The incentive policy of the Chinese government has made the solar greenhouse the cornerstone of food production in central and northern China. One fifth of the total greenhouse area in China is now made up of solar greenhouses. In 2020 they are expected to occupy at least 1.5 million hectares. [one]
The Chinese Greenhouse Improvement
The first Chinese-style greenhouse was built in 1978. However, the technology only took off during the 1980s, after the advent of transparent plastic sheets. Not only are these sheets cheaper than glass sheet, but they are also lighter and do not require strong load-bearing capacity, which makes the construction of the structure much cheaper. Since then, the design has continually improved.
The structure was made deeper and taller, allowing the sunlight to be better distributed and ensuring a decrease in temperature fluctuations.
A: The original design from the 1980s with a glass cover. B: An improved design from around 1985, with a plastic sheet, a night curtain, and better insulated walls. This design is the most common. C: An improved design from 1995. The walls are thinner because they are insulated with modern materials. The night curtain works automatically. D: The most recent design, from 2007, with a flysheet that provides more space for extra insulation.
In addition, farmers are increasingly turning to modern insulation materials over rammed earth or air cavities in the walls, which save space and / or improve the heat absorbing characteristics of the structure. Synthetic insulation blankets are also widely used, which are better suited to cope with moisture than the old-fashioned straw mats, which become heavier and less insulated when wet.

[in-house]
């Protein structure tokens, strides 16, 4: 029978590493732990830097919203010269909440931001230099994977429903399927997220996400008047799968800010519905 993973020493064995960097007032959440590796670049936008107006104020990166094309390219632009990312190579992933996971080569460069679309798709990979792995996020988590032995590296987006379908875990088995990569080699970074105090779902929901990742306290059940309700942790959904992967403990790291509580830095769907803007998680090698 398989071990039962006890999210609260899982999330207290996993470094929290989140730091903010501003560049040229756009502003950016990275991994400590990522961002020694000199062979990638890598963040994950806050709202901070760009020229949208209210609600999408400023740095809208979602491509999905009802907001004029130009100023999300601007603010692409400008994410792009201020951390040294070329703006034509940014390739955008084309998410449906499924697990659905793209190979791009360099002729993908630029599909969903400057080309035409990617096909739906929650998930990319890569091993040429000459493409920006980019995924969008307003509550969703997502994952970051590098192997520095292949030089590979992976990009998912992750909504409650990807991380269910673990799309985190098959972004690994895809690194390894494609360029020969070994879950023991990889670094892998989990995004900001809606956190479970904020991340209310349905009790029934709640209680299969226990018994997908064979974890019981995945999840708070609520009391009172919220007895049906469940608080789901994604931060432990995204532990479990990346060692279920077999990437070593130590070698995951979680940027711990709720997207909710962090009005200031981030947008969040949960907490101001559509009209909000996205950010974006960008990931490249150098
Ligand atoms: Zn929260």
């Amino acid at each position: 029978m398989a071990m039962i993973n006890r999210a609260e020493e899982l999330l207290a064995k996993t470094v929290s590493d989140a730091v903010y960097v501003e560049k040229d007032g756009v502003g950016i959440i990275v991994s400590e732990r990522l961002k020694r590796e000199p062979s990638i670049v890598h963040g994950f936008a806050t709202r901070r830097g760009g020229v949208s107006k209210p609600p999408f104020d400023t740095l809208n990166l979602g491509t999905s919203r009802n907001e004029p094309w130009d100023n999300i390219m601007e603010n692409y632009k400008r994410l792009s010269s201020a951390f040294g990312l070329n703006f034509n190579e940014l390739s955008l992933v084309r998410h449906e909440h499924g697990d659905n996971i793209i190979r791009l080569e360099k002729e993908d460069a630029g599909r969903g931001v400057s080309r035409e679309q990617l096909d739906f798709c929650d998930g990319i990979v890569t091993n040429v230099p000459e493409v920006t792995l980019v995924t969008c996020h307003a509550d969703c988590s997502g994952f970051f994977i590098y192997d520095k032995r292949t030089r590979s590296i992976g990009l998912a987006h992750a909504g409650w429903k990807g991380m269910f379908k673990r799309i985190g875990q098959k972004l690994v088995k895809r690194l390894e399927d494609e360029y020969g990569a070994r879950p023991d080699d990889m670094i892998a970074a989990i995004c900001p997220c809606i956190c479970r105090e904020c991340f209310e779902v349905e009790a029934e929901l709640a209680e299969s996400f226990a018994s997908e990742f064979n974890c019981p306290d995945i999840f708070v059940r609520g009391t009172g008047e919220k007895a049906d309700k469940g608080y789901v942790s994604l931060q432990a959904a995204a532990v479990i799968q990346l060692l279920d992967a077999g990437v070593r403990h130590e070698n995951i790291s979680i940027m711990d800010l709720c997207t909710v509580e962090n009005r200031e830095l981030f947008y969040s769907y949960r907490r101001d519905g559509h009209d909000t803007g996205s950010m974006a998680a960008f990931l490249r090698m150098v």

In some of the newer greenhouses, the insulation blankets are rolled up and down automatically, and more sophisticated ventilation systems are used. Some greenhouses have a double roof or reflective insulation installed. Furthermore, continuous improvement is being sought for the plastic sheet used for greenhouses - which is obviously the least sustainable component of the system - resulting in a longer useful life.
Chinese Greenhouse Performance
The performance of the Chinese greenhouse depends on its design, latitude, and local climate. A recent study looked at three types of greenhouses in Shenyang, the capital of Liaoning Province. The city is located at 41.8 ° N and is one of the northernmost areas where this type of greenhouse is built (between latitudes 32 ° N and 43 ° N).
The research was conducted from the beginning of November to the end of March, the period during which the outside temperature drops below freezing. The average temperature in the coldest month is between -15 ° C and -18 ° C (5 to -0.4 ° F). [one]